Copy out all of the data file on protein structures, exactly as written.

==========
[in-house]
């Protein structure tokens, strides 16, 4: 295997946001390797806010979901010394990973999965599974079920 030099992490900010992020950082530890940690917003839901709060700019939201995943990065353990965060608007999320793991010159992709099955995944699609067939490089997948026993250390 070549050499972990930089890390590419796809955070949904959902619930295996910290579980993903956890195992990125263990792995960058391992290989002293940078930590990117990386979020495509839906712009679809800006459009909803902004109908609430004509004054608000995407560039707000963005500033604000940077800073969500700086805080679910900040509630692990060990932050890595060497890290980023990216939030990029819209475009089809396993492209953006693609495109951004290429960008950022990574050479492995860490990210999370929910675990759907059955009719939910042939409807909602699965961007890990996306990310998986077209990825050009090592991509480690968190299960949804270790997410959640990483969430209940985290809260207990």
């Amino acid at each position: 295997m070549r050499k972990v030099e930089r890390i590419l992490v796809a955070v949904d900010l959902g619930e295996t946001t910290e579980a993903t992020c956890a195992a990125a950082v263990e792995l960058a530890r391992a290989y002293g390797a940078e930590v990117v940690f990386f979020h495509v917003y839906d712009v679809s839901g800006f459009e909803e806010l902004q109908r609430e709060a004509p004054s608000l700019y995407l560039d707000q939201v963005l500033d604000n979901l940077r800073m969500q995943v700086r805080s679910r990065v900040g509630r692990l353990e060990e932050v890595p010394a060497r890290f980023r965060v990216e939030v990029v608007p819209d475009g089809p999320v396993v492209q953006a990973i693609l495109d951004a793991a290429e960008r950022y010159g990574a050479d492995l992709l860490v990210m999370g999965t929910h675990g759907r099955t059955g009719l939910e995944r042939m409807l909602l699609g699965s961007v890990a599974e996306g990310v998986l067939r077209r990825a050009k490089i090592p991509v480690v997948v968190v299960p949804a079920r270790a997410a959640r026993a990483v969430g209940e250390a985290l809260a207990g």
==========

[in-house]
């Protein structure tokens, strides 16, 4: 295997946001390797806010979901010394990973999965599974079920 030099992490900010992020950082530890940690917003839901709060700019939201995943990065353990965060608007999320793991010159992709099955995944699609067939490089997948026993250390 070549050499972990930089890390590419796809955070949904959902619930295996910290579980993903956890195992990125263990792995960058391992290989002293940078930590990117990386979020495509839906712009679809800006459009909803902004109908609430004509004054608000995407560039707000963005500033604000940077800073969500700086805080679910900040509630692990060990932050890595060497890290980023990216939030990029819209475009089809396993492209953006693609495109951004290429960008950022990574050479492995860490990210999370929910675990759907059955009719939910042939409807909602699965961007890990996306990310998986077209990825050009090592991509480690968190299960949804270790997410959640990483969430209940985290809260207990």
């Amino acid at each position: 295997m070549r050499k972990v030099e930089r890390i590419l992490v796809a955070v949904d900010l959902g619930e295996t946001t910290e579980a993903t992020c956890a195992a990125a950082v263990e792995l960058a530890r391992a290989y002293g390797a940078e930590v990117v940690f990386f979020h495509v917003y839906d712009v679809s839901g800006f459009e909803e806010l902004q109908r609430e709060a004509p004054s608000l700019y995407l560039d707000q939201v963005l500033d604000n979901l940077r800073m969500q995943v700086r805080s679910r990065v900040g509630r692990l353990e060990e932050v890595p010394a060497r890290f980023r965060v990216e939030v990029v608007p819209d475009g089809p999320v396993v492209q953006a990973i693609l495109d951004a793991a290429e960008r950022y010159g990574a050479d492995l992709l860490v990210m999370g999965t929910h675990g759907r099955t059955g009719l939910e995944r042939m409807l909602l699609g699965s961007v890990a599974e996306g990310v998986l067939r077209r990825a050009k490089i090592p991509v480690v997948v968190v299960p949804a079920r270790a997410a959640r026993a990483v969430g209940e250390a985290l809260a207990g």